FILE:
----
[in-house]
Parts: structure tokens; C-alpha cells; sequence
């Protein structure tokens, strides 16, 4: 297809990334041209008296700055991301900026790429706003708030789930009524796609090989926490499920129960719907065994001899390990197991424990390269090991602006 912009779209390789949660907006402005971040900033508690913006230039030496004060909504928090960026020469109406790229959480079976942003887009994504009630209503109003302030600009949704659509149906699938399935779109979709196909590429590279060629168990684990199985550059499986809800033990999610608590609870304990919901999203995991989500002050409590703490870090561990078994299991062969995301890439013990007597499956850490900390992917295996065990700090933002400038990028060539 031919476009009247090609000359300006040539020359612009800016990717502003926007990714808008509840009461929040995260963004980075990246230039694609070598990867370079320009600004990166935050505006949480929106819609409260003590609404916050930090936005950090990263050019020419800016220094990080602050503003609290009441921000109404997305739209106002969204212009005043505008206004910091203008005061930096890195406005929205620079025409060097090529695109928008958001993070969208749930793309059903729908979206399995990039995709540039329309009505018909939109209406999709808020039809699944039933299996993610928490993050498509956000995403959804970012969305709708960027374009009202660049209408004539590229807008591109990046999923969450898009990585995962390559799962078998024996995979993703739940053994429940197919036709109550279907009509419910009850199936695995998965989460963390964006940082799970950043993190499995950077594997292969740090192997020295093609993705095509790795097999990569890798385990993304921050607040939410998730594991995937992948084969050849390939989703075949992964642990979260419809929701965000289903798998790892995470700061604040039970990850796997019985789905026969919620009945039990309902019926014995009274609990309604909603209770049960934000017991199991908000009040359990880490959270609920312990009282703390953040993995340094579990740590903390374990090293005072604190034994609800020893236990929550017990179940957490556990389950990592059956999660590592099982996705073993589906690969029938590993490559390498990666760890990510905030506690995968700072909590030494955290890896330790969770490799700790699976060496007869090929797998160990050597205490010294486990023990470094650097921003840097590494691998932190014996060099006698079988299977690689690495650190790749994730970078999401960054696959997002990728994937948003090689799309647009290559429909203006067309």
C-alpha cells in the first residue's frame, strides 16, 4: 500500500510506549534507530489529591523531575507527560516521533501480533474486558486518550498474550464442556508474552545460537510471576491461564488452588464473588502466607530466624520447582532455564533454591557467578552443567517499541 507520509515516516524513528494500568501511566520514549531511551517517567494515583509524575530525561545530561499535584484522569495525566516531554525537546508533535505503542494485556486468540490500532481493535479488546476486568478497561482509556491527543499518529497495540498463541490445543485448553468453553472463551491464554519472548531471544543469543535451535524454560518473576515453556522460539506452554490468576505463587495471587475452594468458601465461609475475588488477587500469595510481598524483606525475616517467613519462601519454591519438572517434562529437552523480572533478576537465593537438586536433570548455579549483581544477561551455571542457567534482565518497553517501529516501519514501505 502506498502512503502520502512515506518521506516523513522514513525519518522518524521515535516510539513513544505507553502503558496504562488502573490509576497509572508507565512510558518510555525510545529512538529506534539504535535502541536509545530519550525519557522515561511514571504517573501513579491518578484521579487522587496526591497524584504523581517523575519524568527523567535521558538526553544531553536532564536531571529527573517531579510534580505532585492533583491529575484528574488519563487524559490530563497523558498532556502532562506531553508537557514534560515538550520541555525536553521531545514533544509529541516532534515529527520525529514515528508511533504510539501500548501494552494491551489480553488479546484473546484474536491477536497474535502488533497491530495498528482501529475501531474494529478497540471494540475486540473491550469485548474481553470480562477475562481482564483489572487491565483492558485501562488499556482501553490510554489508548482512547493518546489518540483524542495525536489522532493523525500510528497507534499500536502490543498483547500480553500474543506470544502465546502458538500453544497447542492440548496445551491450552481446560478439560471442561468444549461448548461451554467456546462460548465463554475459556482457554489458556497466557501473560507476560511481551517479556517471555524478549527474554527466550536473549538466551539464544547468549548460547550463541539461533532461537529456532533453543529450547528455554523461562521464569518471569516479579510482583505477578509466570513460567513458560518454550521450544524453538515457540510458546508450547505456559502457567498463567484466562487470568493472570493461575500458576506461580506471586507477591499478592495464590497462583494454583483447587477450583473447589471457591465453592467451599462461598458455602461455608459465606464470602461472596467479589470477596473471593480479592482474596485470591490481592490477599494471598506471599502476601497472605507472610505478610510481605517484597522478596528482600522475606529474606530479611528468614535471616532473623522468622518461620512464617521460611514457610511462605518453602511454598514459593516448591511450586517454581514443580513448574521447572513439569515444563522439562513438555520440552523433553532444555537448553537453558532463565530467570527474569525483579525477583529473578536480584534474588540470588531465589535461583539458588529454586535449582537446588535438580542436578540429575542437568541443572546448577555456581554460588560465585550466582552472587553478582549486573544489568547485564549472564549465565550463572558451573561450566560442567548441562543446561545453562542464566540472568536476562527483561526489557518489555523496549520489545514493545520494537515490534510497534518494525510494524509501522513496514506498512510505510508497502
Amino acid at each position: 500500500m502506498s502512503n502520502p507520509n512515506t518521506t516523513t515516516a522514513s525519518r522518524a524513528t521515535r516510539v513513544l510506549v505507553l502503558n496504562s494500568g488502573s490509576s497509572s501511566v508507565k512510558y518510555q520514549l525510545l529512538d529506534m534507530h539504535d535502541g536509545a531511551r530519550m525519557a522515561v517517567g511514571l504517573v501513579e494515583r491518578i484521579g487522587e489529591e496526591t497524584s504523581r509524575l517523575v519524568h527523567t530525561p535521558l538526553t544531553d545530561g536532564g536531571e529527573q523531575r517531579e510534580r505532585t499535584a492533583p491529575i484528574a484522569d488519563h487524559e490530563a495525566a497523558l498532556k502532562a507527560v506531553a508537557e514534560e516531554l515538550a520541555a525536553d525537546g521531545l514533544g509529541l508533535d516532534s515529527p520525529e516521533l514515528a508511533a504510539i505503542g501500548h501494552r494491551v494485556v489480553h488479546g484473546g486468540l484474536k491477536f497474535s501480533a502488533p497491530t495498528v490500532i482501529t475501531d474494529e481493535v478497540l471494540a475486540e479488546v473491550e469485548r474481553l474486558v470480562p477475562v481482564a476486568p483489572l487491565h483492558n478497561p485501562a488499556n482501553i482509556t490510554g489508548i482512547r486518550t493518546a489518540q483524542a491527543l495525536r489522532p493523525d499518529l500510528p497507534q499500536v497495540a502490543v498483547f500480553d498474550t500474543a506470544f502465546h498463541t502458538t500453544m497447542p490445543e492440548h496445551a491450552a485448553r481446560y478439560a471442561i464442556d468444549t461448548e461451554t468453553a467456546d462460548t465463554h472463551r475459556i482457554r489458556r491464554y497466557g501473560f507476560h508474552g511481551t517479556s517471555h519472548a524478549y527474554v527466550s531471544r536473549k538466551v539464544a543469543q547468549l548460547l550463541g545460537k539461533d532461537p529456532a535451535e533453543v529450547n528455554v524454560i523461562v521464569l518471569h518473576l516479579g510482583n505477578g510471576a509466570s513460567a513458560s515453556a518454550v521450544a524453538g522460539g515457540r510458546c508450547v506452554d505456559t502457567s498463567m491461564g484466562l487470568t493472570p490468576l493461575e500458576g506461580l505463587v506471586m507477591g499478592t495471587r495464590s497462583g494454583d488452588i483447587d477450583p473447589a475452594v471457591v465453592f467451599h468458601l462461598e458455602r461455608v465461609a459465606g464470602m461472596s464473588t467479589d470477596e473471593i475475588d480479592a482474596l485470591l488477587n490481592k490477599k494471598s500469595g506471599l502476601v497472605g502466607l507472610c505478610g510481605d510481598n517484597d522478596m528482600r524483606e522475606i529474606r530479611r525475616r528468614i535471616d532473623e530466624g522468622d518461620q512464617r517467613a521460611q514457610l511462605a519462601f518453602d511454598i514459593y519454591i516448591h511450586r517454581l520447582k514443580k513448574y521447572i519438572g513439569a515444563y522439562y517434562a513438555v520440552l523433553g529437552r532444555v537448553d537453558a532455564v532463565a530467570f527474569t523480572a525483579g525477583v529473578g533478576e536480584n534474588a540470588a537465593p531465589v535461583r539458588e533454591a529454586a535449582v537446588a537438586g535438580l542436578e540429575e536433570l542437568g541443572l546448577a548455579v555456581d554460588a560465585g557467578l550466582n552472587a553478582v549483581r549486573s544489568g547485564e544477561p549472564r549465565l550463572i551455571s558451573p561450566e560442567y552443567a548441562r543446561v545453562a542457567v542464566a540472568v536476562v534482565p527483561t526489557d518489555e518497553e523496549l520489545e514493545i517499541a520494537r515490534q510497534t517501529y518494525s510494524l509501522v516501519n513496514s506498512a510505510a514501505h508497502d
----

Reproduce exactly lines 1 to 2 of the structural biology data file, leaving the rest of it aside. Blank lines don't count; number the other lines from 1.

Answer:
[in-house]
Parts: structure tokens; C-alpha cells; sequence